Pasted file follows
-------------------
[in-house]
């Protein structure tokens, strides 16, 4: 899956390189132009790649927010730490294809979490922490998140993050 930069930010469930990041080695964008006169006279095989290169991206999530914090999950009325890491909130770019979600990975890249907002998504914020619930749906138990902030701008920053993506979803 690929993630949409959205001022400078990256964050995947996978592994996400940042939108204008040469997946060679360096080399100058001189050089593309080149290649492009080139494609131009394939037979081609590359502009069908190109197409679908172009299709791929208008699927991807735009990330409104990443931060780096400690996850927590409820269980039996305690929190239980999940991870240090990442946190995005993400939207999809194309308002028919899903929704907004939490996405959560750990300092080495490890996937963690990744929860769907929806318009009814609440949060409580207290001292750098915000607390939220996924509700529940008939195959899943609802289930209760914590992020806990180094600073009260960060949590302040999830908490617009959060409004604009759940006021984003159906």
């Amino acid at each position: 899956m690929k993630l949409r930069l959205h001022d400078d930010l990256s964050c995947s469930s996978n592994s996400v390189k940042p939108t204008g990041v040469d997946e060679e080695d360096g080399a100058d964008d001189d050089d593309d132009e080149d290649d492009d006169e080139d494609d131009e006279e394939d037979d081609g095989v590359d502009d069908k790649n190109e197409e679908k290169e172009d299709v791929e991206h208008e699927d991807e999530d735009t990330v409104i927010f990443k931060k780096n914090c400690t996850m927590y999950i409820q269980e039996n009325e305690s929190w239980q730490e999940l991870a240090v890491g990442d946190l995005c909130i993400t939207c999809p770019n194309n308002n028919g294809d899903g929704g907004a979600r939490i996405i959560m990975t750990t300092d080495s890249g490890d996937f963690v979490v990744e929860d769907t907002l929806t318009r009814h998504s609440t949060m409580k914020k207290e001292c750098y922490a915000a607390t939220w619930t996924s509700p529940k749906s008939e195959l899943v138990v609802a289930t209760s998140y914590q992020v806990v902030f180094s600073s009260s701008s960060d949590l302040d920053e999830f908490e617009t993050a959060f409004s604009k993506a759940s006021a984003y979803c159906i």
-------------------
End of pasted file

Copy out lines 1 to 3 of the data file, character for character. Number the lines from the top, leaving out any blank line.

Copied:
[in-house]
């Protein structure tokens, strides 16, 4: 899956390189132009790649927010730490294809979490922490998140993050 930069930010469930990041080695964008006169006279095989290169991206999530914090999950009325890491909130770019979600990975890249907002998504914020619930749906138990902030701008920053993506979803 690929993630949409959205001022400078990256964050995947996978592994996400940042939108204008040469997946060679360096080399100058001189050089593309080149290649492009080139494609131009394939037979081609590359502009069908190109197409679908172009299709791929208008699927991807735009990330409104990443931060780096400690996850927590409820269980039996305690929190239980999940991870240090990442946190995005993400939207999809194309308002028919899903929704907004939490996405959560750990300092080495490890996937963690990744929860769907929806318009009814609440949060409580207290001292750098915000607390939220996924509700529940008939195959899943609802289930209760914590992020806990180094600073009260960060949590302040999830908490617009959060409004604009759940006021984003159906």
């Amino acid at each position: 899956m690929k993630l949409r930069l959205h001022d400078d930010l990256s964050c995947s469930s996978n592994s996400v390189k940042p939108t204008g990041v040469d997946e060679e080695d360096g080399a100058d964008d001189d050089d593309d132009e080149d290649d492009d006169e080139d494609d131009e006279e394939d037979d081609g095989v590359d502009d069908k790649n190109e197409e679908k290169e172009d299709v791929e991206h208008e699927d991807e999530d735009t990330v409104i927010f990443k931060k780096n914090c400690t996850m927590y999950i409820q269980e039996n009325e305690s929190w239980q730490e999940l991870a240090v890491g990442d946190l995005c909130i993400t939207c999809p770019n194309n308002n028919g294809d899903g929704g907004a979600r939490i996405i959560m990975t750990t300092d080495s890249g490890d996937f963690v979490v990744e929860d769907t907002l929806t318009r009814h998504s609440t949060m409580k914020k207290e001292c750098y922490a915000a607390t939220w619930t996924s509700p529940k749906s008939e195959l899943v138990v609802a289930t209760s998140y914590q992020v806990v902030f180094s600073s009260s701008s960060d949590l302040d920053e999830f908490e617009t993050a959060f409004s604009k993506a759940s006021a984003y979803c159906i």